Pronouncing the Past Tense of Regular Verbs

Last week there was an article about Regular Verbs and Their Spelling.  The main spelling rule is that the past tense of all regular verbs ends with -ed.

However, the -ed ending is pronounced differently in different words…

 worked – sounds like workt   (just one syllable)
 cleaned – sounds like cleand  (just one syllable)
 started – sounds like startid  (2 syllables)

How do you know which sound to use?
Feel your throat while you say a sound.

For some sounds (‘voiced’ sounds like n, d, and m) you will feel vibration ().  For other sounds (‘unvoiced’ sounds like t, k, and p) you will not feel vibration.
Now feel your throat while you pronounce a regular verb (like work, clean, start) and notice the last sound of the word (work, clean, start)

  1. If the last sound was unvoiced (as in work), pronounce the -ed sound as a t
    worked > /workt/; stopped > /stopt/
  2. If the last sound was voiced (as in clean), pronounce the -ed as a d
    cleaned > /cleand/; called > /calld/
  3. But – if the last sound was a t or d sound, pronounce the -ed as id (which adds a syllable)
    started > /startid/; loaded > /loadid/

Pronouncing Someone’s Name

If you don’t know how to pronounce someone’s name, or you have difficulty repeating their name, here is some help.

One good place to listen to the common pronunciation of many names is YouGlish.

  • Type in the name (first name or last name)
  • Choose “US”  to see only videos using American English
  • Below the video, you can change the speed to “slower”, to listen more carefully
  • Listen to the name pronounced as part of several videos

For example:

Visit YouGlish.com

Try to pronounce these names by yourself, and then try them in YouGlish, above:
Elijah, Genevieve, Zachariah, Reynolds, Holmes

Finally, if you would just like to hear the pronunciation of a lot of common names, you can try these:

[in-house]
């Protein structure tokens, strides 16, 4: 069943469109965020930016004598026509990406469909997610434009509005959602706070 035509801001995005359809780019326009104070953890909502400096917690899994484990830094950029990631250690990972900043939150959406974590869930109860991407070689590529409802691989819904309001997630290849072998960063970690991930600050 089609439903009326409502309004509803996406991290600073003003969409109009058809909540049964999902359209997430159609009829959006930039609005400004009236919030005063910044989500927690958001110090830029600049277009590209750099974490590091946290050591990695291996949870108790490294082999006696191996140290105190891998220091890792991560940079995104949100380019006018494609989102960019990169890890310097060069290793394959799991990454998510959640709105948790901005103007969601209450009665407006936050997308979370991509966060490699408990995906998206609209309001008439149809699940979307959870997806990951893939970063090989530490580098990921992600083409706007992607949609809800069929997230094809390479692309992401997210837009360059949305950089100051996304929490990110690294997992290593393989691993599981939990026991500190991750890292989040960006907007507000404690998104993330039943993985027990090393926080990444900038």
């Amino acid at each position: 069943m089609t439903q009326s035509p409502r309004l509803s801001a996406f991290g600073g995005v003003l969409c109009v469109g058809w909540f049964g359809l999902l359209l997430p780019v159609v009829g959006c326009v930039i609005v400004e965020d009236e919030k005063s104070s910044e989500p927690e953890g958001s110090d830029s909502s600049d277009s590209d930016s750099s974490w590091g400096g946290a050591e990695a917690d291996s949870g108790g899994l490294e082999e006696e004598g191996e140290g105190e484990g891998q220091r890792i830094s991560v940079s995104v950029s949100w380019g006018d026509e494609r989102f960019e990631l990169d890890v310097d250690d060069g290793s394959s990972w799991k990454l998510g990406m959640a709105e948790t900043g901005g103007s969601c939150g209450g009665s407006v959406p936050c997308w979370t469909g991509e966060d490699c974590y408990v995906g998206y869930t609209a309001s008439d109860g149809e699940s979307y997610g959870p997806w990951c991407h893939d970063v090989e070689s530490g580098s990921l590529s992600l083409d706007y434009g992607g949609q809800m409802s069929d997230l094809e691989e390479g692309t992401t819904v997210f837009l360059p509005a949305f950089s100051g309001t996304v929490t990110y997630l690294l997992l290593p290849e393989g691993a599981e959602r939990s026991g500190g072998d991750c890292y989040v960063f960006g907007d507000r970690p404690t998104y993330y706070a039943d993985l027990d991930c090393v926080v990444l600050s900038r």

Can My Phone Understand Me?

  Smartphones can listen to you speak, and display your words.  So can iPads and computers.  If your phone can understand you, other people will probably understand you.

Practice your speech on iPhone or iPad

  • Open the Notes App    and create a new note     
  • Press the Microphone icon next to the Space Bar on the keyboard
  • Start talking – and see what words are shown
  • Are they the same words that you spoke?  If not, try again.

Practice on Android phone or tablet

  • Install the Google Keyboard app from Google Play
  • Then open your email or memo app, or use a free notes app like Evernote
  • Press the Microphone icon next to the Space Bar on the keyboard
  • Start talking – and see what words are shown
  • Are they the same words that you spoke?  If not, try again.

When your phone can understand you, you can use your voice for … email, text messages, Siri questions on iPhones (“Hey Siri“), Google searches (“OK Google“), Alexa, and more.

Google Translate

On iPhones or Android phones, you can also use the Google Translate app (Android; Apple) for this.

  • Make sure the language is set to English
  • Press the microphone button and start speaking

YouGlish – Listen to “Real” Pronunciation

youglish  Are there words – or groups of words –  that are are especially difficult for you to pronounce, or understand, in English?  “uncomfortable”; “sixth”; “how much does this cost”; “what are you going to do”?

On YouGlish.com you can type in those words, and then listen to how they are said – as part of conversation – by many different people in YouTube videos.  Try it below.  (Press the  button to go to the next video.)

Numbers!

numbersEnglishNumber.com is a very good little website to help you learn and practice… English numbers!

Small numbers, large numbers, and numbers of all kinds – such as the name of years (2018), months, dates, fractions, math equations, decimals, and percentages.

There are listening exercises where you can see if you understand the numbers correctly.

This works best on your computer, but it mostly works on your phone/tablet.